Caring for those in Need

Overcoming Analysis Paralysis and Planning for Your Child’s Future

Being a caregiver to a child with a disability leaves you with a lot of worries about your child’s current health and well-being, as well as fears for the future.  The problem is many caregivers are already too overwhelmed with managing their child’s daily life to take the time to explore future scenarios and plan for those. As a mother to a seven-year-old with disabilities, I know that feeling all too well.

BY Corey Briskey, MPH | November 2023 | Category: Financial Planning

Overcoming Analysis Paralysis and Planning for Your Child’s Future

As caregivers we take on so many roles, including therapist, doctor, advocate, and let’s not forget…parent. Also taking on the role of financial planner can be daunting and easy to put off. Like me, you might be tempted to wait to see how things look a few years down the road, so you can plan based on what developmental and health level your child is at. But also like me, you might be paralyzed by the mountain of information you need to learn, and the hefty decisions you will need to make, in order to properly support your child’s future.

But it’s important to educate yourself about the options you have to make for your child, and start putting a plan in place. You never know what the future will hold.

Starting now will help alleviate stress levels that you may not realize are weighing you down, like a homework assignment you’ve put off, but will eventually have to complete. You are not alone in this feeling. I want to validate your experience and let you know, even just taking one step towards planning and educating yourself will help to propel you forward. Here are three actions you can take to start the process:

  1. Schedule it on your calendar: Scheduling yourself a one-hour block during the day will give you a concrete time to address planning, which will relieve the pressure of knowing you have to do something, but don’t know when.
  2. Start small: Don’t tackle the whole task at once. Give yourself time to look through resources and educate yourself, without overwhelming yourself. Small bits of information are easier to digest and remember, than large chunks.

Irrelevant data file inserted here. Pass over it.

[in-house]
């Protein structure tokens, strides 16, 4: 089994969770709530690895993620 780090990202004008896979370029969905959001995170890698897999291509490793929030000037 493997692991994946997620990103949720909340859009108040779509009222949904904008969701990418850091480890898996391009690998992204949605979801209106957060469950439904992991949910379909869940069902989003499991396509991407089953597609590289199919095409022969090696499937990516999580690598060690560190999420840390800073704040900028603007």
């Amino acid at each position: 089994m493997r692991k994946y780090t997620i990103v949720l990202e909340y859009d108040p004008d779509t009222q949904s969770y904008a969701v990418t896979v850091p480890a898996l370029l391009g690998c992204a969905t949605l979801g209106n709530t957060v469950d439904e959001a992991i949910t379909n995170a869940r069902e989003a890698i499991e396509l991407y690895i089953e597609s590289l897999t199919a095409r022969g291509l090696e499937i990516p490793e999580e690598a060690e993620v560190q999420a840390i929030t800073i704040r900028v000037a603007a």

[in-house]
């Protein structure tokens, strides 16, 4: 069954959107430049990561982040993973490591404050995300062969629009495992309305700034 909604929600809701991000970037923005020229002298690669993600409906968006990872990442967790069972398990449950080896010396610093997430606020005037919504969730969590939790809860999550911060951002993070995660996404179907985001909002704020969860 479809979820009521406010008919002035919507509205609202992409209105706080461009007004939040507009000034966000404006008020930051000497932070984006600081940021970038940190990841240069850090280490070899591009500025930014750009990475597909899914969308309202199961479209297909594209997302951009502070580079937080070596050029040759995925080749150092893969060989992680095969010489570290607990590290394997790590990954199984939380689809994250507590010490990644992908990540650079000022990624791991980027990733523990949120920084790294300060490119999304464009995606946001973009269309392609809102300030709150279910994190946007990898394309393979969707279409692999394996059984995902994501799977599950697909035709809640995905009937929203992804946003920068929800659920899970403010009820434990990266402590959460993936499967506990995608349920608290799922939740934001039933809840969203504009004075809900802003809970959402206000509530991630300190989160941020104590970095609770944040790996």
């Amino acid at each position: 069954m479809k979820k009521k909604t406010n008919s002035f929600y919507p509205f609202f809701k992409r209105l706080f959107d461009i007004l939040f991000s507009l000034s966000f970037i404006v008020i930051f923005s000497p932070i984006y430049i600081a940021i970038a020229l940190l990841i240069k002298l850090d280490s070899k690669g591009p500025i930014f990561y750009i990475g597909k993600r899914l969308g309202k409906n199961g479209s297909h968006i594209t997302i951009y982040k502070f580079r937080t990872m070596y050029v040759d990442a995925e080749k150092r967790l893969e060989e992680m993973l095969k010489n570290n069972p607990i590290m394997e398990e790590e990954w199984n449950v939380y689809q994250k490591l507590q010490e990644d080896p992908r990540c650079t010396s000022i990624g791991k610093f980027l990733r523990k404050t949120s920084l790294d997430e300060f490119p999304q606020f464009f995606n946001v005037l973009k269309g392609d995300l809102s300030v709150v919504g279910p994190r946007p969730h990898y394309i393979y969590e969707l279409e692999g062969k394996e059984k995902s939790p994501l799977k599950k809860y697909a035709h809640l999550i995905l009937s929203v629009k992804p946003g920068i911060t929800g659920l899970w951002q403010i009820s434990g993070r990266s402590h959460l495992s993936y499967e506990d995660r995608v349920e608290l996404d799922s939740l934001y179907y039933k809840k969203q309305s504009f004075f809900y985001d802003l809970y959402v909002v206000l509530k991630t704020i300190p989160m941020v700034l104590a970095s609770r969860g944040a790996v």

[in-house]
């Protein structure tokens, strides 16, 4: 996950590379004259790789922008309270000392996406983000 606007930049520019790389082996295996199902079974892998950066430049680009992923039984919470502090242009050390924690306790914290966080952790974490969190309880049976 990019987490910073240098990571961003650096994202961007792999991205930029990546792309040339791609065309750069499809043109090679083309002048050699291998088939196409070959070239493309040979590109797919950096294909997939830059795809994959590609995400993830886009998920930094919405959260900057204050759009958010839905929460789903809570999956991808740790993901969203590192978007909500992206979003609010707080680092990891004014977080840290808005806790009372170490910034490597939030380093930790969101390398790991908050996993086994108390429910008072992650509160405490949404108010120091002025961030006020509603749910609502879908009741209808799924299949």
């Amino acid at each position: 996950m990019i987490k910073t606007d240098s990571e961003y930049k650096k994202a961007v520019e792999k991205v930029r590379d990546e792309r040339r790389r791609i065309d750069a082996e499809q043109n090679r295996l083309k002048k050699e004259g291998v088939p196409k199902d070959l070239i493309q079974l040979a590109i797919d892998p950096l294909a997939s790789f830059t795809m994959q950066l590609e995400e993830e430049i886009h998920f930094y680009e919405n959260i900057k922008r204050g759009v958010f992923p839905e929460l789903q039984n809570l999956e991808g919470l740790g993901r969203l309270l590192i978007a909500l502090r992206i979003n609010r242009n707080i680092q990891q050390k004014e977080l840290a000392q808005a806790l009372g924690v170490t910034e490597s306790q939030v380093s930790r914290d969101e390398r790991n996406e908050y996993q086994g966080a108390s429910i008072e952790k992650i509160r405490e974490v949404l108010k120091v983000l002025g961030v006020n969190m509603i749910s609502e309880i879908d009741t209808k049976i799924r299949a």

3. Talk to someone knowledgeable: Find a forum or a fellow parent that has been through the process. You might even want to consult a professional. Most disability attorneys will be able to explain the basics and start you on the right path. Once you talk to a person that is very knowledgeable, you will feel more at ease. You will be able to better understand the decisions you will have to make, and the small next steps in the planning process. Don’t let the unknown get in the way of taking action.

To get you started on your path to educating yourself and for planning your child’s future, here’s a checklist and resources you can access now, to help jumpstart the process. Just remember, small steps can get you all the way there. You got this!
Jumpstart the Process : Checklists and Resources


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Corey Briskey, MPH is a mom of two wonderful children, one of which is medically complex and has disabilities. Corey is a writer, blogger, and a neurodiversity-affirming advocate for children with disabilities and their families. Corey has written a memoir, not yet published, centered around raising a child with disabilities, among the crushing pressures of society. She has a Master’s degree in public health from the University of Buffalo and a bachelor’s degree in psychology from The College at Brockport. You can follow Corey on Instagram (@coreybriskey) or view her website and subscribe to her blog at

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